Begin with small steps, build on them and in a few years you will see the results
The idea of public-private partnerships in Pakistan’s sports is innovative and can yield positive results. As funding federations has been a big issue for the government, public-private partnership may play an effective role in revenue generation for federations which depend totally on state finances. Pakistan Taekwondo Federation (PTF) has already taken an initiative and conveyed its interest to the IPC Ministry to enter into a public-private partnership with the Pakistan Sports Board (PSB).
If brokered, under the partnership, the PTF would develop the infrastructure which would be handed over to the federation by the PSB. This would benefit both the bodies and so burden on the state exchequer would be reduced.
As sports have become highly demanding and need massive investment, without such ambitious steps I don’t think we can compete with the rest of the world.
Such deals would also help the country get international standard infrastructure which could be utilised for major international events as well.
The Ministry for IPC should seriously consider the PTF’s proposal and enter into a partnership with the federation. This would motivate other federations and a healthy culture and coordination between state and federations would be developed. PTF is not the only federation which wants such a deal with the PSB. There are several other federations ready for similar arrangements. Some have already shown interest in obtaining halls from the PSB in provinces.
Although some federations believe that such undertakings would be highly challenging, others think that challenges will have to be accepted if something big is to be achieved. The government has plenty of land everywhere in the country. Such deals are possible at every level, even at the union council level.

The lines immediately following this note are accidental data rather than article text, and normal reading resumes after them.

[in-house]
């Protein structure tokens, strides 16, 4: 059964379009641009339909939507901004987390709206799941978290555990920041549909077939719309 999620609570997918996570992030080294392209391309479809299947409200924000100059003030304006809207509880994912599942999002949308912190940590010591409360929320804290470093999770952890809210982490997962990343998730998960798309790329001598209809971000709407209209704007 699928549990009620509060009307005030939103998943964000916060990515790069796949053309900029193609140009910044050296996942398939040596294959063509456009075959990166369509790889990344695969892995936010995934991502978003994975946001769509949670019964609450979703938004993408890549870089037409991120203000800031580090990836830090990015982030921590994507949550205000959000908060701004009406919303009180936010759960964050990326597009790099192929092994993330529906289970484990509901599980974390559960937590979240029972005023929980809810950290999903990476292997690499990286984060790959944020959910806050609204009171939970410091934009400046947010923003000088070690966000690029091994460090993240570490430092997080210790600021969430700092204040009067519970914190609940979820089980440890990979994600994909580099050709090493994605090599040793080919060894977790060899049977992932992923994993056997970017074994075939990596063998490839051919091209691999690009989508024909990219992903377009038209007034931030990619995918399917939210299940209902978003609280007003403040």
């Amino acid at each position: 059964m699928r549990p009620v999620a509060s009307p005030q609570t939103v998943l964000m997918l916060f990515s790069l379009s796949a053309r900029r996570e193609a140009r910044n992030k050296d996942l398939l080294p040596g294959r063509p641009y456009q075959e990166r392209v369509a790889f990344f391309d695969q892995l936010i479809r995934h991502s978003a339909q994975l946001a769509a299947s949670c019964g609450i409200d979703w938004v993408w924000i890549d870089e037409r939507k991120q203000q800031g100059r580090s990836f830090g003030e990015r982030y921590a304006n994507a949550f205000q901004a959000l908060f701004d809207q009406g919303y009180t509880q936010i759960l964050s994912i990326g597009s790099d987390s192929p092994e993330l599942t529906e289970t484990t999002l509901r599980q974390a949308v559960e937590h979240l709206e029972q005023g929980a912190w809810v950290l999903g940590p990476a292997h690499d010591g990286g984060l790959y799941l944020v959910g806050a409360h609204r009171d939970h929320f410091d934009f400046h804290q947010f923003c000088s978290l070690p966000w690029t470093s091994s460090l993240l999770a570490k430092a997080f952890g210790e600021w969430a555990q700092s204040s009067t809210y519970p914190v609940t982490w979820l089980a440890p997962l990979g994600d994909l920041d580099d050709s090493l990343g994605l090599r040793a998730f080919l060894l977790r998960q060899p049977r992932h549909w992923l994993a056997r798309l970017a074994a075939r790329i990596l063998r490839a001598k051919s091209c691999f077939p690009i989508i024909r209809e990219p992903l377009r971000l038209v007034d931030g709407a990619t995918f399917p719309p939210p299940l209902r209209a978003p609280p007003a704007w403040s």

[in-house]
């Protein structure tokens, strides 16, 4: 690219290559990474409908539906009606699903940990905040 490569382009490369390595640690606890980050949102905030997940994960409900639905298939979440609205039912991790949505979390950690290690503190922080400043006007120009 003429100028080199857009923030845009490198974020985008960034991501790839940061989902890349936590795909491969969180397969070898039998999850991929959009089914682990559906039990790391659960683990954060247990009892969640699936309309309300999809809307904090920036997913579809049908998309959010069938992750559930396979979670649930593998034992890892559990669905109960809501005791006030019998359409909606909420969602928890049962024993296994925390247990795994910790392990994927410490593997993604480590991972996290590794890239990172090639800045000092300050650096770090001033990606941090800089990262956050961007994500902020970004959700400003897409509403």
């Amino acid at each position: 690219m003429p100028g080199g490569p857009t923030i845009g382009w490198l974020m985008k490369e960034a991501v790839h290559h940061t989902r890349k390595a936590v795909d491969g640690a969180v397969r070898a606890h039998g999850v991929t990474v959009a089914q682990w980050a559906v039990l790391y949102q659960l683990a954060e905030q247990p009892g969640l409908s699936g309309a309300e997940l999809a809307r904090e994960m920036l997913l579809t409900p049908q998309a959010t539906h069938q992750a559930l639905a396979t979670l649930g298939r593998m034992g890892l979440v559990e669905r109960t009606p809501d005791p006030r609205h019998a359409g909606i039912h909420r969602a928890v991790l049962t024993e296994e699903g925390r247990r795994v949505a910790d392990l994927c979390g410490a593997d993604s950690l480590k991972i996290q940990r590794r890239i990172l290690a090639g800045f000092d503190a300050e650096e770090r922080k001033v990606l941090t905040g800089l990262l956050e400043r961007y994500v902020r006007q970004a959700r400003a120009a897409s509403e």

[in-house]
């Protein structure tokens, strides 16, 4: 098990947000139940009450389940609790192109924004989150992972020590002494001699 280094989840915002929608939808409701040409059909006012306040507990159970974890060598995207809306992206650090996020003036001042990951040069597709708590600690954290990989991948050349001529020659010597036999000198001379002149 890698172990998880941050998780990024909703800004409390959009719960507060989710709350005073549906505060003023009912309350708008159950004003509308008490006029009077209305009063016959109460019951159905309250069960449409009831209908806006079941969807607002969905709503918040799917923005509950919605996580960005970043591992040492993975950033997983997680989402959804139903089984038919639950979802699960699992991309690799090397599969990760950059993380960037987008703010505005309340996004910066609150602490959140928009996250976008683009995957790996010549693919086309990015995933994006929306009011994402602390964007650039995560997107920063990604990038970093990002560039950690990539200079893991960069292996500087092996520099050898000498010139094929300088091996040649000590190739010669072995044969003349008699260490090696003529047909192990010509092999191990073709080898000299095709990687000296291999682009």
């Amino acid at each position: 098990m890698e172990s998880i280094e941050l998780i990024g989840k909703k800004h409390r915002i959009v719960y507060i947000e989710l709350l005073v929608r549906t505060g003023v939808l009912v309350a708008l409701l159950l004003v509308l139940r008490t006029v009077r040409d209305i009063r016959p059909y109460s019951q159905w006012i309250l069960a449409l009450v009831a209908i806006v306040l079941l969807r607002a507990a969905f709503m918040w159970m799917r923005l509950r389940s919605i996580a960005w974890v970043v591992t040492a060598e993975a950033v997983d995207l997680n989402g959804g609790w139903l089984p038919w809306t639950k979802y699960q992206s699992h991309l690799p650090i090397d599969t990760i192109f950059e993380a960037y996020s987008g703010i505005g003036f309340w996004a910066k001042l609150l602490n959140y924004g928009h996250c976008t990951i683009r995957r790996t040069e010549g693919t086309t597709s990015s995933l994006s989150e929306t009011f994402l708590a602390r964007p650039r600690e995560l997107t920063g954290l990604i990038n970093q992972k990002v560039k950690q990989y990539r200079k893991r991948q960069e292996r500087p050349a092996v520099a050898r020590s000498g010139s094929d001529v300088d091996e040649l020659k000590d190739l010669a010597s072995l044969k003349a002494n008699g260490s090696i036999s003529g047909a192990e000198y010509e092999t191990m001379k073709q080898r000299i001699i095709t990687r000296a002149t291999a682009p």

The PSB should not think that this would reduce its influence and give more power to federations. The Board should know that such deals could take most of the pressure off its shoulders and transfer it to the federations which are considered the most influential entities in sports development.
We have seen during the last few years that sports progress has been halted because of lack of proper state patronage.
Giving the federations a few millions would not help us develop our sports. It needs investment in billions which is not possible without such public-private partnership deals.
Prime Minister Imran Khan from day one is inclined to this idea. Let’s take a step. During the last two or three years, federations have failed to implement their plans because of inadequate funding. Pakistan either missed international events or sent minimum possible athletes for just a token participation.
The federations need money and they need means to generate funds. Public-private partnership is a way to do that.
The federations can also launch academies after entering into a partnership with the PSB. That would help in moulding the raw talent into perfect athletes for national duty.
Many nations are building their sports industry through such deals. It may seem unappealing initially but if done properly it would widen scope of sports. It would make the federations more active and they would improve their governance. In the long run, it would also create a strong bond between the corporate sector of the country and the federations.
If land for infrastructure development is sufficient then much better infrastructure could be developed by the federations, which would then share profits with the PSB.
One thing which I would like to mention here is that pro leagues are very important and we will have to go towards them if we are to develop our sports.
Such leagues keep players in good financial status and that would be a motivational factor for the youth to step into sports. The experience of the kabaddi league has been good and more federations should do so. Once leagues are initiated, interest would be developed gradually and corporate sector would start investing in them. Small countries like Maldives, Bangladesh and even Afghanistan are going in that direction. Unless we strengthened players financially, we would not be able to develop our sports. We should come out of our narrow-minded approach and should take positive steps. Going for ambitious projects would also be not right. Take a small step and then build on that and in a few years you will see the results.